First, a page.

My Lords, we are mindful of the recommendations of the Law Commission’s report, Murder, Manslaughter and Infanticide. This is one of the issues at which the Government will be looking in their review of sentencing policy in general.
My Lords, I thank the noble Lord for that Answer. Does he accept, as I think he does, that reform of the law of murder is now long overdue? If so, I have two questions for him. First, is he aware of any other country, whether in Europe or the Commonwealth, that has a mandatory sentence of life imprisonment in all cases of murder, including, for example, cases of mercy killing? Secondly, does he agree that it is the mandatory sentence which distorts this branch of the law and stands in the way of much needed reform?
My Lords, I would not presume to give my own judgment on that, but I suspect that the noble and learned Lord is right that there are few precedents for that very broad sweep of our law. He is also right to say that the Law Commission's report puts forward a variety of alternatives which would give a degree of flexibility to the judiciary when dealing with this matter. I know that the Lord Chancellor is sympathetic to the line taken by the Law Commission. It is a matter of consulting and then finding time to bring forward proposals on the second part of the commission's report. As the noble and learned Lord knows, the previous Administration brought forward partial proposals, and we are now looking at the matter with a sense of urgency.
My Lords, the Select Committee of your Lordships’ House on Medical Ethics, which I was privileged to chair, strongly recommended that the mandatory life sentence for murder should be abolished and that judges should be given some degree of flexibility, because we had reported to us 23 cases where family members had ended the life of a loved one suffering from a painful terminal illness. In every case, a charge of murder was originally proposed, but in all but one of them, the charge was amended either to attempted murder or to manslaughter because it was felt that no jury would be likely to convict. Is it not time, therefore, for the position to be revised?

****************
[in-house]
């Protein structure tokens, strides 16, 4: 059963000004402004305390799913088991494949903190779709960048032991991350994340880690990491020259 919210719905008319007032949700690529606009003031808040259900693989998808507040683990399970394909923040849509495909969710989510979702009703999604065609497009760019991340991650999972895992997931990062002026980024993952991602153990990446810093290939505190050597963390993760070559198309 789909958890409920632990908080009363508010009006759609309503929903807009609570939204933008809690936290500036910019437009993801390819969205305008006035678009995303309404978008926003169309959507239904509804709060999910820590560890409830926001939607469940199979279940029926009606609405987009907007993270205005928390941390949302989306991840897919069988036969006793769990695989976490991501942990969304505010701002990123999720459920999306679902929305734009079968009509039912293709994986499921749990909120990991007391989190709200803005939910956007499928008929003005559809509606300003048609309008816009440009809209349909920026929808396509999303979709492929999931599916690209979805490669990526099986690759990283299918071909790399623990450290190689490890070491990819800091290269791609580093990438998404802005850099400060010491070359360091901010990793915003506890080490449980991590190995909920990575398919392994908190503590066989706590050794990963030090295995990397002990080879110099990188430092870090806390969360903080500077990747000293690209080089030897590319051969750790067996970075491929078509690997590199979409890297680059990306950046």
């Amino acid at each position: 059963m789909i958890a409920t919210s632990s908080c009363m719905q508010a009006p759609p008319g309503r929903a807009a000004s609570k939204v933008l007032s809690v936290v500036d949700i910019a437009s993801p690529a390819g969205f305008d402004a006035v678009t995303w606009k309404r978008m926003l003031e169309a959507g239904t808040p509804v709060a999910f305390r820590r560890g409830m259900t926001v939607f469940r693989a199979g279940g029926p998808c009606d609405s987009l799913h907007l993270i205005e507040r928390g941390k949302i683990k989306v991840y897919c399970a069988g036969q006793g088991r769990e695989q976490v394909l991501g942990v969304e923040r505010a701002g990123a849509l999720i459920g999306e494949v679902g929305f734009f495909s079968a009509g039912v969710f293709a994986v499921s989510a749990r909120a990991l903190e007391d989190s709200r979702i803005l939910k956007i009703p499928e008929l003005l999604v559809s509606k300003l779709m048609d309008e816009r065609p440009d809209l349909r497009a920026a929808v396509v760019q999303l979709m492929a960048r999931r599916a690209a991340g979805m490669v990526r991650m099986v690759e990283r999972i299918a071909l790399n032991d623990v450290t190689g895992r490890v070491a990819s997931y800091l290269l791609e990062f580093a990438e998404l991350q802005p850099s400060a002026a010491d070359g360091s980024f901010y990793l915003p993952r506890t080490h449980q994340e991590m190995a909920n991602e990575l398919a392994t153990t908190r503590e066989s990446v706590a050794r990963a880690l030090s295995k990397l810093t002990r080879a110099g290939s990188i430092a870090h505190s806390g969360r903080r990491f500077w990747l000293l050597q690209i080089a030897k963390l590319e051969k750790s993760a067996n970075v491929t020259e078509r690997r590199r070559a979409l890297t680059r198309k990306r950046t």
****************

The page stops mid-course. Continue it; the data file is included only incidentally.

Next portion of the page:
My Lords, the short answer is yes. Such strong recommendations from a Select Committee carry weight, but we must be careful to ensure that in addressing the issue of the mandatory sentence for murder, we do not slip into other issues which have caused problems, such as mercy killing and euthanasia, which I think need to be considered separately as a matter of law.
Does the Minister recall that the recommendations from the Law Commission on the disposals for child homicides found that an adult with a mental age of 10 was treated more leniently than a child aged 10? Will he look carefully at that matter in his considerations?
I can assure the noble Earl that we will. It is a broad issue where the groundwork has been done by the Law Commission. I know that the Lord Chancellor is taking a close personal interest in the matter. We will be bringing forward precise proposals to Parliament in the near future.
My Lords, I am looking across at some very distinguished former members of the team at the Ministry of Justice, and I am sure that not one of them would have given the kind of precise date that the noble Lord asks for. As for kicking it into the long grass, that is simply not our intention.
I was a member of the committee on murder set up more than 20 years ago in this House. Our recommendations were not implemented. Without going into the details of any case, will the Government now take it as an urgent priority to amend the law on murder?
The Minister will recall that the piecemeal reform of the law of provocation carried out by the previous Government was described by the Law Commission as “bizarre”. Will he assure us that if there is a reform of the law of murder, it will be done as a whole?